In vino perseverance: Winery launch faces barriers to entry

Dave Kelly’s new Clark County winery, Windy Hills, works through permitting process, regulatory red tape

LeAnne Bremer

From either his robust laugh or his aromatic cigar, Dave Kelly’s presence is often sensed before seen. But in establishing Windy Hills Winery, one of Clark County’s newest wineries and vineyards, Dave shows his most essential qualities to be his fortitude to snip through the regulatory red tape and his sunny optimism that it will all work out in the end. As Dave puts it, there are many barriers to entry in building a winery, and it is not an enterprise for those with an impatient disposition or a light pocketbook.

Windy Hills Winery will be located in the proverbial doughnut hole, within an area of Clark County surrounded on all sides by the city of Ridgefield.

While there are no immediate plans for Ridgefield to annex this area, it is on the radar, so it became important for Dave, and his wife, Karen, to build the winery because of current favorable zoning regulations.

The Kellys have already planted 8,600 grapevines on approximately nine acres of land previously devoted to Christmas trees, with plans to plant up to 10,000 vines.

The varietals include pinot noir, chardonnay and pinot gris, which should yield usable fruit in about four years. The Kellys will also purchase grapes from other locations for wine-making on site. Construction is soon to begin on a 7,000-square-foot building that will include the winery, a tasting room, a commercial kitchen and an events center for weddings and other gatherings, both inside and out.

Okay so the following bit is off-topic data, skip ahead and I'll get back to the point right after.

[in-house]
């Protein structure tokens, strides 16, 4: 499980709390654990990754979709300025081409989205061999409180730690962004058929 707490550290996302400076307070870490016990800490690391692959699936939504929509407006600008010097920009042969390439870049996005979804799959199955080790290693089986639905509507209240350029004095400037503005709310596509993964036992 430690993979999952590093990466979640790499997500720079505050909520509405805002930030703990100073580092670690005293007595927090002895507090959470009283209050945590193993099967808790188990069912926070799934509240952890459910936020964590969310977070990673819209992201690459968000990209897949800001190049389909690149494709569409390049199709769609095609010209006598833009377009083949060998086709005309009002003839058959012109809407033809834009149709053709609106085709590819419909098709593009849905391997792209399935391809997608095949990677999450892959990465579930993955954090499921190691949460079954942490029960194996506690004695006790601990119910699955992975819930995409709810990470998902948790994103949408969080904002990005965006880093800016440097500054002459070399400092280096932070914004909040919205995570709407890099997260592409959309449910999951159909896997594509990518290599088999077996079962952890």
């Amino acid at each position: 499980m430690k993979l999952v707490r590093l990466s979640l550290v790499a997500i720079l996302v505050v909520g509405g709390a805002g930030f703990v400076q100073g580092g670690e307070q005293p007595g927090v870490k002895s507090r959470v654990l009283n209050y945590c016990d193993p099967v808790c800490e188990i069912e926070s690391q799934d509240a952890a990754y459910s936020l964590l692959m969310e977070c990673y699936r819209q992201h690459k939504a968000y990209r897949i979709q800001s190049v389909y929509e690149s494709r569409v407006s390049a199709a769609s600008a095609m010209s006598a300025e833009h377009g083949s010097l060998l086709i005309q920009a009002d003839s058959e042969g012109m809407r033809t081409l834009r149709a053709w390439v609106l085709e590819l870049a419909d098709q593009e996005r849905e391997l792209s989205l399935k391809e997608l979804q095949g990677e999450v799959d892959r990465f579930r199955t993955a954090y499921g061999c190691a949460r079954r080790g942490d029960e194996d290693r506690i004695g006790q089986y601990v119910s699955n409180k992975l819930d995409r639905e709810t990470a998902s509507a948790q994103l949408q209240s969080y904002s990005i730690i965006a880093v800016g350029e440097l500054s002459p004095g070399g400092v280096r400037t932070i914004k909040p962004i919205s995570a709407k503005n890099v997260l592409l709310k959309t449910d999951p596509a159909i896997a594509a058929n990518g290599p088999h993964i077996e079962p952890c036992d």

The permitting process has not always been smooth or speedy, and the requirements to meet are numerous. The largest delay centered on working with the Department of Ecology on obtaining approval for a water system capable of supplying drinking water, irrigation and water storage facilities for firesuppression purposes because there is no public water nearby. Public health requirements kicked in for the commercial kitchen. Stormwater must be accommodated with two large on-site ponds. Clark County development standards establish rules for access, traffic, parking, ADA compliance, rain gardens and limits on the number of events, number of attendees and hours of operation. This does not include the necessary permits from the Washington Liquor and Cannabis Board to operate the business, which are estimated to take over six months to receive from the date of application. Dave hopes to be open for business by next Valentine’s Day.

In the end, the easiest part of this adventure has been planting the grapes. The next easiest thing to do would have been to annex to the city and convert the land to houses at a tidy profit. All told, and not counting the cost to plant the vineyard, Dave estimates that he will spend from $250,000 to $300,000 for this labor of love, but it will all be worth it and pay dividends in the end for the Kellys and the community because the Kellys like where they live, and they want to put their land to a productive and exciting use by becoming part of Clark County’s growing and thriving wine industry.

LeAnne Bremer is partner-in-charge of the Vancouver office of Miller Nash Graham & Dunn, LLP, and assists clients with land use permitting and real estate transactions related to development. LeAnne’s husband, Robert Mayfield, will be the winemaker for Windy Hills Winery.

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